Coupon Accepted Successfully!


Euclid’s Definitions

The Greek mathematicians of Euclid’s time thought of geometry as an abstract model of the world in which they lived. The notions of point, line, plane (or surface) and so on were derived from what was seen around them. From studies of the space and solids in the space around them, an abstract geometrical notion of a solid object was developed. A solid has shape, size, position and can be moved from one place to another. Its boundaries are called surfaces. They separate one part of the space from another, and are said to have no thickness. The boundaries of the surfaces are curves or straight lines. These lines end in points.

Consider the three steps from solids to points (solids-surfaces-lines-points). In each step we lose one extension, also called a dimension. So, a solid has three dimensions, a surface has two, a line has one and a point has none. Euclid summarized these statements as definitions. He began his exposition by listing 23 definitions in Book 1 of the ‘Elements’.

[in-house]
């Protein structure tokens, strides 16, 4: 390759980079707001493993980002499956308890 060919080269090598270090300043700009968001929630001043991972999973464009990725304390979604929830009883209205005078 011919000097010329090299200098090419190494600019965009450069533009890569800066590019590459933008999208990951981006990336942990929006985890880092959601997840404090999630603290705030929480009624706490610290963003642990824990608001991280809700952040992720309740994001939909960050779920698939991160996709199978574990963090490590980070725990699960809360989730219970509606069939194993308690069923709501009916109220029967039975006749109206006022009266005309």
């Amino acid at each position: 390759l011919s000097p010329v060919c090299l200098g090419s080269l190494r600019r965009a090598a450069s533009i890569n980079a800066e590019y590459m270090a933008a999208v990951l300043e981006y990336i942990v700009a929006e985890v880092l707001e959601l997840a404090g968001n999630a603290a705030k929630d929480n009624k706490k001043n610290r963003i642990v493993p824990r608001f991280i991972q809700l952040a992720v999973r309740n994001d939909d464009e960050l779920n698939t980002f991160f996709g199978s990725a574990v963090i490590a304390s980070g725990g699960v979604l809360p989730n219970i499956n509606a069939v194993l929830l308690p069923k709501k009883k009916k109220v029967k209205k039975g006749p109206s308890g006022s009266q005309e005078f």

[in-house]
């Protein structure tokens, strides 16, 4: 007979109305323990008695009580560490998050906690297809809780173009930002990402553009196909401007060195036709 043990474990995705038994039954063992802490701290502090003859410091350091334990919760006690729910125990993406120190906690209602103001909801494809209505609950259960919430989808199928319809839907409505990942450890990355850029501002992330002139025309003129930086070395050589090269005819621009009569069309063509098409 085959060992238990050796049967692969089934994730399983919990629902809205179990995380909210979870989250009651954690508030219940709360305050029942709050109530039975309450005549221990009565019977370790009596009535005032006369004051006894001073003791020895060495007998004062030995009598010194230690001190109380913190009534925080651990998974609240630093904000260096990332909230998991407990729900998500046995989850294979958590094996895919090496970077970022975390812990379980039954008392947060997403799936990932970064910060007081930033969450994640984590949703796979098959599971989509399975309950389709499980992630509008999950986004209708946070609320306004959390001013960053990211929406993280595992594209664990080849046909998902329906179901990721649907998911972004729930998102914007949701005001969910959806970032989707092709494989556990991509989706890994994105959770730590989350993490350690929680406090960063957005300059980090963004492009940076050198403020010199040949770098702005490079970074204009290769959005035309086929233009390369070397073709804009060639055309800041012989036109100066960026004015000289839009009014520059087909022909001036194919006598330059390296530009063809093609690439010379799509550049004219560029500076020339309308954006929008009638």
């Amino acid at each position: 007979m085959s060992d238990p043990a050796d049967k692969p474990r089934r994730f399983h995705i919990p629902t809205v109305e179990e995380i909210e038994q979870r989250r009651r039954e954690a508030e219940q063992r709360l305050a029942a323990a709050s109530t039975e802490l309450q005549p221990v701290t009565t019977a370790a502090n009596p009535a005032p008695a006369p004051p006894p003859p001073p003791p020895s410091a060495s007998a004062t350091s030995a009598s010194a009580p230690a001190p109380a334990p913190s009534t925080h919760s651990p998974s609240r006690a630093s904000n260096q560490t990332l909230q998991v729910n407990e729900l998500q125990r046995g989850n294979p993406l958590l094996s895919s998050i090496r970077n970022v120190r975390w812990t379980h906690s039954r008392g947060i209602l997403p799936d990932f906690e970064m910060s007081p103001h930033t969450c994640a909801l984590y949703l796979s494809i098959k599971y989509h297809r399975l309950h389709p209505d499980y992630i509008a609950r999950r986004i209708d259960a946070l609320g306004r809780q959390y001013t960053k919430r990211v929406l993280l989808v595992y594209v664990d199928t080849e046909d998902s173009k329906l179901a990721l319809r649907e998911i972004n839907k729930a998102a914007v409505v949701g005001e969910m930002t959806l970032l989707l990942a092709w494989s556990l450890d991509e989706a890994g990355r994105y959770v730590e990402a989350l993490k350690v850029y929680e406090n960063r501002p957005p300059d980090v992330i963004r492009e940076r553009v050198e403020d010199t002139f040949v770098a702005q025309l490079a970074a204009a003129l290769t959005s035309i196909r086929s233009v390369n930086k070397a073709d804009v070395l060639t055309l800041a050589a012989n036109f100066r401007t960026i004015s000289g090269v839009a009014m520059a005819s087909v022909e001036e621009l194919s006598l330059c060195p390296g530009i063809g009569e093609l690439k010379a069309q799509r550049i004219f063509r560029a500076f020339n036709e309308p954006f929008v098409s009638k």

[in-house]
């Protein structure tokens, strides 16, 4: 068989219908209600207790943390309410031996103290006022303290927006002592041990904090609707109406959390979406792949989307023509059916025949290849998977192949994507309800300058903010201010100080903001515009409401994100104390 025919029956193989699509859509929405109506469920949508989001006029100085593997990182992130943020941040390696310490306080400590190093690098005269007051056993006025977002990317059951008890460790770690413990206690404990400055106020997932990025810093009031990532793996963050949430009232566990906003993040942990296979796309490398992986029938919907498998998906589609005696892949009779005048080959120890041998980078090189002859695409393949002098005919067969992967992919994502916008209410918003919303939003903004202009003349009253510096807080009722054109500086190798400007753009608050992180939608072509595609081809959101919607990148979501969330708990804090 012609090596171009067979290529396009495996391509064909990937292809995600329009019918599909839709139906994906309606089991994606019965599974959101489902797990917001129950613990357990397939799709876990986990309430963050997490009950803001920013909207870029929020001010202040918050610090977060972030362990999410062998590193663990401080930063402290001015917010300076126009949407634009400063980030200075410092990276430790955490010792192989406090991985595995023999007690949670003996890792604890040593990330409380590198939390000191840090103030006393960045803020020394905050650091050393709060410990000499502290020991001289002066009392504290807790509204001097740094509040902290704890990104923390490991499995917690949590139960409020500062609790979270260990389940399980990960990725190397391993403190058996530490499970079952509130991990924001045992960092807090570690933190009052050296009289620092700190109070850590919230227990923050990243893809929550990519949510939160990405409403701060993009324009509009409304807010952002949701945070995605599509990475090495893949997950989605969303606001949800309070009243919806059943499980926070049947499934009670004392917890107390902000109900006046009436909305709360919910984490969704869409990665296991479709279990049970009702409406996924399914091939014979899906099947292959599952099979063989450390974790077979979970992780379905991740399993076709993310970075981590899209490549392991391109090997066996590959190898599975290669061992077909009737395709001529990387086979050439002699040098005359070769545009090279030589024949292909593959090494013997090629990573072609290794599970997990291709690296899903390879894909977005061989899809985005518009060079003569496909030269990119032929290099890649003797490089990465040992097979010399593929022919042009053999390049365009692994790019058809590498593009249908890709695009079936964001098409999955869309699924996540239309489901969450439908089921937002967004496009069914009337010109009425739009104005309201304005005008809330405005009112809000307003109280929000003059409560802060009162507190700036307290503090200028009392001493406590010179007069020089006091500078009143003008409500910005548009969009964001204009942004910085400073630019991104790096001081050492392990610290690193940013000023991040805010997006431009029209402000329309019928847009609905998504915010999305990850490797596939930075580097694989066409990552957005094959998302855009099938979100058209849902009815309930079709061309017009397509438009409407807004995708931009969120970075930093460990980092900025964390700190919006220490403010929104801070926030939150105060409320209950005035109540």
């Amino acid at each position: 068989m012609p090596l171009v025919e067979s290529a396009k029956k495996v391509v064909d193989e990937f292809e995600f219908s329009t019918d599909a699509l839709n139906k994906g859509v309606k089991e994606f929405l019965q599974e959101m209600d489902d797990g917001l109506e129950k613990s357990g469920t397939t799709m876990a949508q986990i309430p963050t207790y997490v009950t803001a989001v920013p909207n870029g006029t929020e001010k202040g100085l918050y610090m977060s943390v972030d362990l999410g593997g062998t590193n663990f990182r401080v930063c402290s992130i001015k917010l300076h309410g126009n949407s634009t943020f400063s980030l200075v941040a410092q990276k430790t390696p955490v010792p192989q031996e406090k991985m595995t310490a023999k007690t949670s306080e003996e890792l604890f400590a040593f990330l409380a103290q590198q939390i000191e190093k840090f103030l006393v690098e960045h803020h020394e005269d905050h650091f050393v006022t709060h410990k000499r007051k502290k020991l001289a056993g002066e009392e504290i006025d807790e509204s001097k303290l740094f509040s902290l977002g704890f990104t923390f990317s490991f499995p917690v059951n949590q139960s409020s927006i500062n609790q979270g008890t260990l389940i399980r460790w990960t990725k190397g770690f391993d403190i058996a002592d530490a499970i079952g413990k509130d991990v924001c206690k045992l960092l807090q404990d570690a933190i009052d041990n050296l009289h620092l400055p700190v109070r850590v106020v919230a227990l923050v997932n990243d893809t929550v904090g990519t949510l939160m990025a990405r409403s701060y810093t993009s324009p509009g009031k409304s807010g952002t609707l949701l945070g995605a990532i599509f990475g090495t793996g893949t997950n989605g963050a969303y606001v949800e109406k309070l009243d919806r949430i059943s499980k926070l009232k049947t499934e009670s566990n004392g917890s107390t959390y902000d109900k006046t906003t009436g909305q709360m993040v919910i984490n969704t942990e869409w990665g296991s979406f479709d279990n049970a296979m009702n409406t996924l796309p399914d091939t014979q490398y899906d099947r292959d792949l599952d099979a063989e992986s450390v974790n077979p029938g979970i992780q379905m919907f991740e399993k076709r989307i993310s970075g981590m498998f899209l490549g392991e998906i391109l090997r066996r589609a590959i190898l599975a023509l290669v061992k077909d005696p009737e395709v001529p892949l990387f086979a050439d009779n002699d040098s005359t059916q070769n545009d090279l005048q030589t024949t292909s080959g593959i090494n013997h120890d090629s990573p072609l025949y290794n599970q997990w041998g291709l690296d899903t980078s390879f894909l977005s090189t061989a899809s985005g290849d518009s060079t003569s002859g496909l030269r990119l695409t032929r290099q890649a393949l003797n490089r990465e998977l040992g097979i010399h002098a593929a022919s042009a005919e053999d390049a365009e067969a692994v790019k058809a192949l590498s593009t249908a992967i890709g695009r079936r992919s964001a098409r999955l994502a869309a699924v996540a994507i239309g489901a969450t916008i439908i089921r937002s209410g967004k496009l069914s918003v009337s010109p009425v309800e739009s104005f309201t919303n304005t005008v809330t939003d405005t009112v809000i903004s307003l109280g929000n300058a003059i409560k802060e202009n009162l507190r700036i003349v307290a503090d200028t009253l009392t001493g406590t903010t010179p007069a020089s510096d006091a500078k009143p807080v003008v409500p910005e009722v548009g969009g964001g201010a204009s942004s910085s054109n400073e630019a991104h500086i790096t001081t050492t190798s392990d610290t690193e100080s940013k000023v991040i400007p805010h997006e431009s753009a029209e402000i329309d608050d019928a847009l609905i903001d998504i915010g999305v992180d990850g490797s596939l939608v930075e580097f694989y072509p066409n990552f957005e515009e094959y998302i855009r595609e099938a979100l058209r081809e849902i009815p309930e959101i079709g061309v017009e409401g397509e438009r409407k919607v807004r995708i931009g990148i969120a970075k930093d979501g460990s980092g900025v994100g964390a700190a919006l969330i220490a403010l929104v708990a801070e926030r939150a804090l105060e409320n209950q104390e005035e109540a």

A few of them are given below:

1. A point is that which has no part.
2. A line is breadthless length.
3. The ends of a line are points.
4. A straight line is a line which lies evenly with the points on itself.
5. A surface is that which has length and breadth only.
6. The edges of a surface are lines.
7. A plane surface is a surface which lies evenly with the straight lines on itself.

In these definitions some of the terms like part, breadth, length etc., are not defined. For defining these terms we need to define many other things, and we may get a long chain of definitions without an end. For such reasons, mathematicians agree to leave some geometric terms undefined. In geometry, we take a point, a line and a plane as undefined terms. We will take only those things that we can represent intuitively or explain them with the help of physical models.


Test Your Skills Now!
Take a Quiz now
Reviewer Name